Scene Graph Manipulations

The default scene graphs

By default, there are two different scene graphs created automatically when you start up Panda3D. These graphs are referred to by their top nodes: render and render2d.

You use render most often; this is the top of the ordinary 3-D scene. In order to put an object in the world, you will need to parent it to render (or to some node that is in turn parented to render).

You will use render2d to render 2-D GUI elements, such as text or buttons, that you want to display onscreen; for instance, a heads-up display. Anything parented to render2d will be rendered on top of the 3-D scene, as if it were painted on the screen glass.

The coordinate system of render2d is set up to match that of the mouse inputs: the lower-left corner of the screen is (-1, 0, -1), and the upper-right corner is (1, 0, 1). Since this is a square coordinate system, but the screen is usually non-square, objects parented directly to render2d may appear squashed. For this reason, Panda3D also defines a child of render2d, called aspect2d, which has a scale applied to it to correct the non-square aspect ratio of render2d. Most often, you will parent GUI elements to aspect2d rather than render2d.

Specifically, the coordinate system of aspect2d is by default scaled such that x ranges over [-ratio,ratio], and y ranges over [-1,1] where ratio is screen_size_x/screen_size_y (in the normal case of a window wider than it is tall).

As of Panda3D version 1.7.0, there is another child of render2d, called pixel2d. This is scaled in such a way that one Panda unit represents one pixel in the window. The origin, (0, 0, 0) is in the upperleft corner of the window. The lower right corner has x and z values equal to the width and -height of the window respectively. As Panda3D uses a Z-Up Right coordinate system, the Y coordinate in the window will actually be the inverted Z coordinate in Panda. This node is especially helpful when you want to do pixel-perfect positioning and scaling.

Finally, you may see references to one other top-level node called hidden. This is simply an ordinary node that has no rendering properties set up for it, so that things parented to hidden will not be rendered. Older Panda3D code needed to use hidden to remove a node from the render scene graph. However, this is no longer necessary, and its use is not recommended for new programs; the best way to remove a node from render is to call nodePath.detach_node().

Loading models

You can load up a model with a filename path, in the Panda Filename Syntax, to the model’s egg or bam file. In many examples, the filename extension is omitted; in this case, Panda will look for a file with either the .egg or .bam extension.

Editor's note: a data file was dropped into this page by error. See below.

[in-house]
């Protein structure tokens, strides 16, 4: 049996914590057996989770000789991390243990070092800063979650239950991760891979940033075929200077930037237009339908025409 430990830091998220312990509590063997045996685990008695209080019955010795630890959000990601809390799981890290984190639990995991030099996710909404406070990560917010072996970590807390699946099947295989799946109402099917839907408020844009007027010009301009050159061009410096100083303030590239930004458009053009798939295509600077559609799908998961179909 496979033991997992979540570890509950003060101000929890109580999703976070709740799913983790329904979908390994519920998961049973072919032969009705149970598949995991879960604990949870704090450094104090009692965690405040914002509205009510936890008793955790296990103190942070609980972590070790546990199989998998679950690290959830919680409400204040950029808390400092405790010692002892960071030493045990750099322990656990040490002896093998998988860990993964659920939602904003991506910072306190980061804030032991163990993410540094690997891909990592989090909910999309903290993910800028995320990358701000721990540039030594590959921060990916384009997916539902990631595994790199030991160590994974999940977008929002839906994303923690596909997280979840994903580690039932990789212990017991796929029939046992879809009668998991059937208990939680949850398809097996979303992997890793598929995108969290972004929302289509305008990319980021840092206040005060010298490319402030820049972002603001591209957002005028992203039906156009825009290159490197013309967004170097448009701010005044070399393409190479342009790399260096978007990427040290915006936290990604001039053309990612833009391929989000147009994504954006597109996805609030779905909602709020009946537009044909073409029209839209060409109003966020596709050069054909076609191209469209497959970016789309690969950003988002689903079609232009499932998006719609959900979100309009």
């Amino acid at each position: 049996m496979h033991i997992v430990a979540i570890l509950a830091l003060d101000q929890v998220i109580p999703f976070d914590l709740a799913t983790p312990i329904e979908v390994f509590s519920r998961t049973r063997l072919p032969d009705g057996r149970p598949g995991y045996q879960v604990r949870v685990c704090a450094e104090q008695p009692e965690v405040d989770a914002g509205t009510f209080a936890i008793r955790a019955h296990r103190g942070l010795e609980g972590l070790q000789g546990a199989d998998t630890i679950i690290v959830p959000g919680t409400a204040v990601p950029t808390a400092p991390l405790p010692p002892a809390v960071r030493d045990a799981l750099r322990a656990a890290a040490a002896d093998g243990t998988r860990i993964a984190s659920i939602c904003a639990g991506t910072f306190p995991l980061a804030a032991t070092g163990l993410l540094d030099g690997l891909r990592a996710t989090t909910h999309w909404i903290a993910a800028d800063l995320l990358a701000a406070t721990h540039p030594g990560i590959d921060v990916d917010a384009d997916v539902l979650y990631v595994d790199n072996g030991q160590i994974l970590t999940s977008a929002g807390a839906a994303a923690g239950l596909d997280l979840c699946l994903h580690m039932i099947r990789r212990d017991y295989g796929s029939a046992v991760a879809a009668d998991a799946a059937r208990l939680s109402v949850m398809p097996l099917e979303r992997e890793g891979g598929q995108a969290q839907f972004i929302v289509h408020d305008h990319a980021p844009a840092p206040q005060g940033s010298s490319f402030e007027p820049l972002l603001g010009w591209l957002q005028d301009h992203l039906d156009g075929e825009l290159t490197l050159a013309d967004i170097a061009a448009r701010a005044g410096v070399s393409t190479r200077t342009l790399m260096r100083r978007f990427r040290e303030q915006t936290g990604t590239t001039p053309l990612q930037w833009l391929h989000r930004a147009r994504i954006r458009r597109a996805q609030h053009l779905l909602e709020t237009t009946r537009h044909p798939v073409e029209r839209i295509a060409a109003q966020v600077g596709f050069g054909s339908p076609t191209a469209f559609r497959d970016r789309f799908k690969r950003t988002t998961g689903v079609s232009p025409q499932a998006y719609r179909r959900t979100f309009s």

NodePath myNodePath =

The first time you call loadModel() for a particular model, that model is read and saved in a table in memory; on each subsequent call, the model is simply copied from the table, instead of reading the file.

The above call is appropriate for loading static models; for animated models, see Loading Actors and Animations.

Reparenting nodes and models

One of the most fundamental scene graph manipulations is changing a node’s parent. You need to do this at least once after you load a model, to put it under render for viewing:


And to remove it again:


To completely remove a NodePath from the scene graph and memory call the following, which has the effect of emptying the node and releasing the memory taken up by the node. Use it only when you have no further use for the node:


As you become more comfortable with scene graph operations, you may find yourself taking more and more advantage of a deeply nested scene graph, and you may start to parent your models to other nodes than just render. Sometimes it is convenient to create an empty node for this purpose, for instance, to group several models together:

NodePath dummyNode = window->get_render().attach_new_node("Dummy Node Name");

Since a node inherits its position information from its parent node, when you reparent a node in the scene graph you might inadvertently change its position in the world. If you need to avoid this, you can use a special variant on reparent_to():


The “wrt” prefix stands for “with respect to”. This special method works like reparent_to(), except that it automatically recomputes the local transform on myModel to compensate for the change in transform under the new parent, so that the node ends up in the same position relative to the world.

Note that the computation required to perform wrtReparentTo() is a floating- point matrix computation and is therefore inherently imprecise. This means that if you use wrtReparentTo() repeatedly, thousands of times on the same node, it may eventually accumulate enough numerical inaccuracies to introduce a slight scale on the object (for instance, a scale of 1, 1, 0.99999); if left unchecked, this scale could eventually become noticeable.

Beginners tend to overuse this method; you should not use wrtReparentTo() unless there is a real reason to use it.